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The practical and legal aspects of formally ending a relationship or dealing with any other family law issue can be complex, confusing and time-consuming, especially when you are attempting to handle them concurrently with managing your emotions, and those of others who may be impacted. There is no obligation or requirement for those navigating family issues through the UK courts to be represented by a legal professional, and people do choose to act for themselves – as a litigant in person – supported by organisations who can offer guidance, and publications that can help gain an understanding of the procedural aspects of a case.
Gaining a thorough grasp of the legal process, including the likely timescales for resolution, early in the process is crucial to help reduce anxiety and uncertainty during the legal process. Choosing a lawyer to act for you in relation to your family issue is an extremely personal choice, and those seeking legal representation are likely to consider a number of factors – such as location, reputation, and area of expertise – before seeking to formally instruct.
Many family matters can take numerous months, if not longer, to resolve and you are likely to have significant contact with your lawyer for the duration of your case. Choosing to work with a legal professional who is supportive, patient and compassionate can give you the opportunity to make decisions that will result in the most beneficial legal outcome for you without being clouded by emotion.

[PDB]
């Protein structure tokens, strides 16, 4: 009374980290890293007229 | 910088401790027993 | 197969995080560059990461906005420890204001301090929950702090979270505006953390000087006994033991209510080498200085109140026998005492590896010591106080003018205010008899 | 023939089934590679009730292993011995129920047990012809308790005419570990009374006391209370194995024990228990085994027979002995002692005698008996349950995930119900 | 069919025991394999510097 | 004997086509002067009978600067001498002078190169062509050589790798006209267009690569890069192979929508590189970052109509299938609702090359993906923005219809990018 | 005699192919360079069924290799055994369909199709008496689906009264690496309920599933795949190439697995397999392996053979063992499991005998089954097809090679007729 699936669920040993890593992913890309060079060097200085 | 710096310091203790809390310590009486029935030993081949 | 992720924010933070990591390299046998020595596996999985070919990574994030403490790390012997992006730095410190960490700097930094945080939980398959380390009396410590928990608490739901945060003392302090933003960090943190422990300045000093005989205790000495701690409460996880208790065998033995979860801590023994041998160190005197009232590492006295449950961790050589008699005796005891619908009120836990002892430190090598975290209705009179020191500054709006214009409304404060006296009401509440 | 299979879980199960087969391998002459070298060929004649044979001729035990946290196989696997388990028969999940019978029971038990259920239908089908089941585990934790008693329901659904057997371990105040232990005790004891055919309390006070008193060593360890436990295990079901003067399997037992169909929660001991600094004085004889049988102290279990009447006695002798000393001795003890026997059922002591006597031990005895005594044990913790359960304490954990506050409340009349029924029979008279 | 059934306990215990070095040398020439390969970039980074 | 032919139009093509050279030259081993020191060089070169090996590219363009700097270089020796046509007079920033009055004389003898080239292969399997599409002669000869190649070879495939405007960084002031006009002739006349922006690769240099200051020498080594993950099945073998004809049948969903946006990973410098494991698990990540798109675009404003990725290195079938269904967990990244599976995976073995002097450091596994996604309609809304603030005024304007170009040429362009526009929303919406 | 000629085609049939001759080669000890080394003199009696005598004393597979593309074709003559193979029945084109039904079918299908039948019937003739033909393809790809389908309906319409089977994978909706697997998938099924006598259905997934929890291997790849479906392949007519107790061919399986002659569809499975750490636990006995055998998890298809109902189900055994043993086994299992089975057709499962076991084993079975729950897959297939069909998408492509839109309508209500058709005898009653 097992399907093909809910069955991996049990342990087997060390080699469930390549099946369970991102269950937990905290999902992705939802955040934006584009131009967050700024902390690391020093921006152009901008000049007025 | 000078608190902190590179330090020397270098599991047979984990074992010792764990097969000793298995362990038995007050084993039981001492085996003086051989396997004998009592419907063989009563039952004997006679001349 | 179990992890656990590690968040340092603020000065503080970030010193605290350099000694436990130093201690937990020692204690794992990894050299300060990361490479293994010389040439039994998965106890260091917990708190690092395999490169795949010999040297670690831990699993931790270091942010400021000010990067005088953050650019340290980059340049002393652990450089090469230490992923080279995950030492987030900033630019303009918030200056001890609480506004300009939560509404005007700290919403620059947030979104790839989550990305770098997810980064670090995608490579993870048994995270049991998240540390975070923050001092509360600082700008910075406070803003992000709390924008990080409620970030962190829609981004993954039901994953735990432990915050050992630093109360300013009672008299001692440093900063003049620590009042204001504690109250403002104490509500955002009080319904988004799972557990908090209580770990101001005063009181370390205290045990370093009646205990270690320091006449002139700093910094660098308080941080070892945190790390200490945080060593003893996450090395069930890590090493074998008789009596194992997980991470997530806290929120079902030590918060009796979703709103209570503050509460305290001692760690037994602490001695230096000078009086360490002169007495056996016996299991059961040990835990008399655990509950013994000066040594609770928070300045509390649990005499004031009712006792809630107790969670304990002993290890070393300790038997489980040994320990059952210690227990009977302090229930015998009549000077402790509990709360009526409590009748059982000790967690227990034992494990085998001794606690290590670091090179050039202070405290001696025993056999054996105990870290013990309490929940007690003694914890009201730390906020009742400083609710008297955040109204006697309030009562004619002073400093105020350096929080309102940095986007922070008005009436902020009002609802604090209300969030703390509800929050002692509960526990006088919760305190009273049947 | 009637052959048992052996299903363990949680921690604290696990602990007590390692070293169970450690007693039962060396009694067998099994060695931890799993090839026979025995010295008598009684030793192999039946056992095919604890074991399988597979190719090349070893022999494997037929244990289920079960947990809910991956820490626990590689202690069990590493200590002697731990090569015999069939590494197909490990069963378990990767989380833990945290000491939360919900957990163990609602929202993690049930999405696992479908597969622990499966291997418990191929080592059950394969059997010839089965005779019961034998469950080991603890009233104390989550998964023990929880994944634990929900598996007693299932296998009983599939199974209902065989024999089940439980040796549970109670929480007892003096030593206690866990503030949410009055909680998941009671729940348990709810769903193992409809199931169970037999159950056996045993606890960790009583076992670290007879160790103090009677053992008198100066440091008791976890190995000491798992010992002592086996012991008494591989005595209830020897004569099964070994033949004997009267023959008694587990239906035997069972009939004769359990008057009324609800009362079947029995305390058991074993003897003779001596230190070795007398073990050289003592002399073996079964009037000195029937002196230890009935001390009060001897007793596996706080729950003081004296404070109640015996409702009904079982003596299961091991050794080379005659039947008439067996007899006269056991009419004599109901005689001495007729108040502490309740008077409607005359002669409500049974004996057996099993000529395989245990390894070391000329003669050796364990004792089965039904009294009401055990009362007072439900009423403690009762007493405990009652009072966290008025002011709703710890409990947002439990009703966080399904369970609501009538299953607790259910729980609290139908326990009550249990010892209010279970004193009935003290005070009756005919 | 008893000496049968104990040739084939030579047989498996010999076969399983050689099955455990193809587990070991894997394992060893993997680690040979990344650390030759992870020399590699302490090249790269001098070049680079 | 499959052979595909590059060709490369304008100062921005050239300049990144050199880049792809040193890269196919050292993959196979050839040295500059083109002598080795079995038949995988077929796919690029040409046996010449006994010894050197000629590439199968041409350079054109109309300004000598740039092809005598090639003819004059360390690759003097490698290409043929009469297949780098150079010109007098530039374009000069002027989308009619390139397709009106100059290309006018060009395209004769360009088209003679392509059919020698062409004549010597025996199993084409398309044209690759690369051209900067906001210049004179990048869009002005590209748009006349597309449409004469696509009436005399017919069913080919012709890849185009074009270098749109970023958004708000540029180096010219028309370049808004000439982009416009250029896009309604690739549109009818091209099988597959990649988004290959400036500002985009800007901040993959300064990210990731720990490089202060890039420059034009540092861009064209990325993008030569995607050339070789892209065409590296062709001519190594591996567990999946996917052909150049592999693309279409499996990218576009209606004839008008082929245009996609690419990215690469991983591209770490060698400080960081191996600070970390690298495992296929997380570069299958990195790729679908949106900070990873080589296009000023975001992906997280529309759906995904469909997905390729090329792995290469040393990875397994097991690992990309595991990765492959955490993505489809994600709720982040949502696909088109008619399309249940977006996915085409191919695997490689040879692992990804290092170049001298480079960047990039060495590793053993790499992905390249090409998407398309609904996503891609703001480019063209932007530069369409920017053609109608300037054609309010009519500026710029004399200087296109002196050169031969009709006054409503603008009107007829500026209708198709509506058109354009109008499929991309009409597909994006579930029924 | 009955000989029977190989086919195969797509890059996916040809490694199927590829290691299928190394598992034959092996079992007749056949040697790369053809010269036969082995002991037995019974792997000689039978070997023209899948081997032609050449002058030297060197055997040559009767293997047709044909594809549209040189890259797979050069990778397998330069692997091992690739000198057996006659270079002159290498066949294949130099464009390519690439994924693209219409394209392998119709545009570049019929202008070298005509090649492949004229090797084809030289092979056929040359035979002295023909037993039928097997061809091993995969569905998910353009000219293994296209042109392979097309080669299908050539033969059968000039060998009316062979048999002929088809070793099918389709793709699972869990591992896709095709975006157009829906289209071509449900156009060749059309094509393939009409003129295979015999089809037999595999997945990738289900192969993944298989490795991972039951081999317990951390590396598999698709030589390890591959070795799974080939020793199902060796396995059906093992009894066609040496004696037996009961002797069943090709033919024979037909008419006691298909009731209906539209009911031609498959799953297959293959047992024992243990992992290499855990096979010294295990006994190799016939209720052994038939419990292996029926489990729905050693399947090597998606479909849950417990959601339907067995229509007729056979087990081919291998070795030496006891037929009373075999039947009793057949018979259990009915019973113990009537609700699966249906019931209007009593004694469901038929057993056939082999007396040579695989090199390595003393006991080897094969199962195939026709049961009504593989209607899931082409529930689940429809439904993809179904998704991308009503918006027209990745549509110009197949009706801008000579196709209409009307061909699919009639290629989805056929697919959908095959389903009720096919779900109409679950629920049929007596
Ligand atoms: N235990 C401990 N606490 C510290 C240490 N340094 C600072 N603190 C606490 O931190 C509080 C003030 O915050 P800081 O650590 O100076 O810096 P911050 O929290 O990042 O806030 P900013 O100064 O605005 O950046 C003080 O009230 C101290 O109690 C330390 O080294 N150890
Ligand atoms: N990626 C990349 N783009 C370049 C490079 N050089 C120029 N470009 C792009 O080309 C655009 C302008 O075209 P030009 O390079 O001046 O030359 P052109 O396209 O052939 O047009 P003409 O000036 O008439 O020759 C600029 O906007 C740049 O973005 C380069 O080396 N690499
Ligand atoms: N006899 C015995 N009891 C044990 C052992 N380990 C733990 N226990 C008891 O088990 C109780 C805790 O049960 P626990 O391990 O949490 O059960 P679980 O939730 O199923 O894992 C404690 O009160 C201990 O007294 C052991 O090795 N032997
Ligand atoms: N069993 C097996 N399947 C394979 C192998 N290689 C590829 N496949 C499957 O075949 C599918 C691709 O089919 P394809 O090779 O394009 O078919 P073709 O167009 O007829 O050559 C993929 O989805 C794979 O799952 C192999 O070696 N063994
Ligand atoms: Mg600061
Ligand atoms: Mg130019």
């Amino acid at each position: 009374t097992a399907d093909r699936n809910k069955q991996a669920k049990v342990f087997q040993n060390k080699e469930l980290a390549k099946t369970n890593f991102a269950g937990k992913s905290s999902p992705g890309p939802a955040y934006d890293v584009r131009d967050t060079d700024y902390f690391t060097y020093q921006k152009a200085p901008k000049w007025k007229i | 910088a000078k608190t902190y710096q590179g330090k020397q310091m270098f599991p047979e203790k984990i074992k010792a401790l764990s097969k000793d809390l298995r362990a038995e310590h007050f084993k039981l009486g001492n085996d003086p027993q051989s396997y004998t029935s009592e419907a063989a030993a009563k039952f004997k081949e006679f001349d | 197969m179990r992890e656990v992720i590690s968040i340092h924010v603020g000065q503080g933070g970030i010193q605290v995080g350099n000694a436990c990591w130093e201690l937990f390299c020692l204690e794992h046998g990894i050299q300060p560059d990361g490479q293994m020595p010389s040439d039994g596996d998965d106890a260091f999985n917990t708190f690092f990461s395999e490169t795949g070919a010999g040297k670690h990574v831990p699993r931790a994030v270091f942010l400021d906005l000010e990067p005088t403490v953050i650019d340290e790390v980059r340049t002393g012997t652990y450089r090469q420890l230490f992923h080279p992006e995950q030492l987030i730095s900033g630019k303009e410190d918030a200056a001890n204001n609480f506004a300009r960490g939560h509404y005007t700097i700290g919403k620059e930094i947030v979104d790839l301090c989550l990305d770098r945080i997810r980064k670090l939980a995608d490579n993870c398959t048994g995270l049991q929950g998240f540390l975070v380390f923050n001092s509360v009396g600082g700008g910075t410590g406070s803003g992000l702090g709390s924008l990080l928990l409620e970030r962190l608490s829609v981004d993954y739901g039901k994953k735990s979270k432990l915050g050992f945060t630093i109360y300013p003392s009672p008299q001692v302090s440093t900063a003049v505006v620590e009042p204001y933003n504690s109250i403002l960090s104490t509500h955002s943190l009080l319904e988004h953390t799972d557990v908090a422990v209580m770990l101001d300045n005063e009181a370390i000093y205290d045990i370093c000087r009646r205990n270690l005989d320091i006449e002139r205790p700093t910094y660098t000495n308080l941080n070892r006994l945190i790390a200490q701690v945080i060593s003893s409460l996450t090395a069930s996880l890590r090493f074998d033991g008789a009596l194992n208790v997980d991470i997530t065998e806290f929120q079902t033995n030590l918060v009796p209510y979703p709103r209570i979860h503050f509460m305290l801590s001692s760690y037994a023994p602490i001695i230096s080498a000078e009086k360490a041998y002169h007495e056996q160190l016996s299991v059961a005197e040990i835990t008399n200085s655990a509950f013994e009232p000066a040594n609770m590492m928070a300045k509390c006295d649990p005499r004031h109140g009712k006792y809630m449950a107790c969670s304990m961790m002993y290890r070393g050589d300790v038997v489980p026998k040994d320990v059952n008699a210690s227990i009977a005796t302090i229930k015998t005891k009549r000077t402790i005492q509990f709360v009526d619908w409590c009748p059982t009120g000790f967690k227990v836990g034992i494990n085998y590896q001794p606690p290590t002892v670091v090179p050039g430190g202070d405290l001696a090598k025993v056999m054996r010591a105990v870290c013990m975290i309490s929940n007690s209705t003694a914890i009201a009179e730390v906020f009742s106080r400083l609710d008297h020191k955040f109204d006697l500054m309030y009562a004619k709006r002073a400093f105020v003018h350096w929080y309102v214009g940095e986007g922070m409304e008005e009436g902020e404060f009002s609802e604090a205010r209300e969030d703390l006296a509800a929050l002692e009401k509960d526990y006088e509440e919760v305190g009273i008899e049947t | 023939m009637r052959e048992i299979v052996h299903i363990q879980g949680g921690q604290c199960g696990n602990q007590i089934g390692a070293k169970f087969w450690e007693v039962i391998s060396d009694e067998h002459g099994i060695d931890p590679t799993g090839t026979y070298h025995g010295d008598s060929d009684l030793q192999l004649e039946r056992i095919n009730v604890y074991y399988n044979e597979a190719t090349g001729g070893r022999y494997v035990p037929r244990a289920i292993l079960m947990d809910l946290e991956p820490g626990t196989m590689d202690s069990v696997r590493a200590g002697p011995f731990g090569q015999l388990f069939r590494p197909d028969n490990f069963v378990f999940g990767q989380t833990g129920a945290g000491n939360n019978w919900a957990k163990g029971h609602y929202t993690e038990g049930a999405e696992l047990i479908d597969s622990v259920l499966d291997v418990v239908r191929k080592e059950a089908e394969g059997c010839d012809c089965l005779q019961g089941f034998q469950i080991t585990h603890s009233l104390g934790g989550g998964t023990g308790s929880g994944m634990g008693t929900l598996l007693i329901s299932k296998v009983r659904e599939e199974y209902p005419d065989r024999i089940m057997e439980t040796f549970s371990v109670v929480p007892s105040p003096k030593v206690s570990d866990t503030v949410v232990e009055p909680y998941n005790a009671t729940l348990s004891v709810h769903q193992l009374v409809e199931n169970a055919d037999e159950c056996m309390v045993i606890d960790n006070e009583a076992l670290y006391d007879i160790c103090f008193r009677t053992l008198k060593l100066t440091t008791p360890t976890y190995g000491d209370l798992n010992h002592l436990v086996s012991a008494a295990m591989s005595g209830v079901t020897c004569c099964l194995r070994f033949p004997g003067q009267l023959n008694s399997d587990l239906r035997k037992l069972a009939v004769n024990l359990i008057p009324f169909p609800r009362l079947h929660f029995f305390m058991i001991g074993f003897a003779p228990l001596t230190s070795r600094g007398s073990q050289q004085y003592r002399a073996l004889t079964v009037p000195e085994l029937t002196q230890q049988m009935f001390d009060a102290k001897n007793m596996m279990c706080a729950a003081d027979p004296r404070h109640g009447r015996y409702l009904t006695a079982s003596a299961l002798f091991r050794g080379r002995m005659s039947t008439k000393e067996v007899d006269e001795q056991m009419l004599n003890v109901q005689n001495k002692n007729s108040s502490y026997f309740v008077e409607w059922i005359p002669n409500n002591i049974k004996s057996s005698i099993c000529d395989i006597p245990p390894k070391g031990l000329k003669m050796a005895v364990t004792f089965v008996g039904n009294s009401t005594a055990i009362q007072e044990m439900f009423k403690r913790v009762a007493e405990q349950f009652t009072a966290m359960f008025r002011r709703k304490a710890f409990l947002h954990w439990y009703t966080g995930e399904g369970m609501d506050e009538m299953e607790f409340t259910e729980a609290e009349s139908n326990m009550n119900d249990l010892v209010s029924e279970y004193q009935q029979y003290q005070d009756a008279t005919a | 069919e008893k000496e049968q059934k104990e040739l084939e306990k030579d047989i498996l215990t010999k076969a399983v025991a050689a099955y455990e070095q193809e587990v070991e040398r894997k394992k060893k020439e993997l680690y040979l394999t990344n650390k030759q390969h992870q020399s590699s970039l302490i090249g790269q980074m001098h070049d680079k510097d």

A solicitor who adopts a constructive person-centred approach to handling relationship breakdown can also help you to minimise acrimony as a result of the negotiations pertaining to the division of your finances and arrangements for any children of the relationship. Seeking a free initial consultation is a good way of gaining a sense as to whether you would feel comfortable working with a particular professional for the duration of your case. You may also wish to check whether a lawyer is a member of Resolution – a family law association whose members commit to a non-confrontational approach to resolving family issues – at https://resolution.org.uk/find-a-law-professional/.
Lawyers are regulated individuals, meaning that they have certain responsibilities and obligations, and must adhere to these and regulatory rules at all times. The Solicitors Regulation Authority (SRA) regulates practising solicitors in England and Wales, whilst the regulatory body for Chartered Legal Executives is the Chartered Institute of Legal Executives (CILEx). You can check whether a solicitor or firm is regulated by the SRA at https://www.sra.org.uk/consumers/register/ and whether someone is a practising Chartered Legal Executive at https://crlportal.cilexgroup.org.uk/CRL-Directory.
For further information and advice on this issue, and other family law issues, please contact us for a free initial consultation on 01992 306 616 or 0207 956 2740 or email us.Back to Law Articles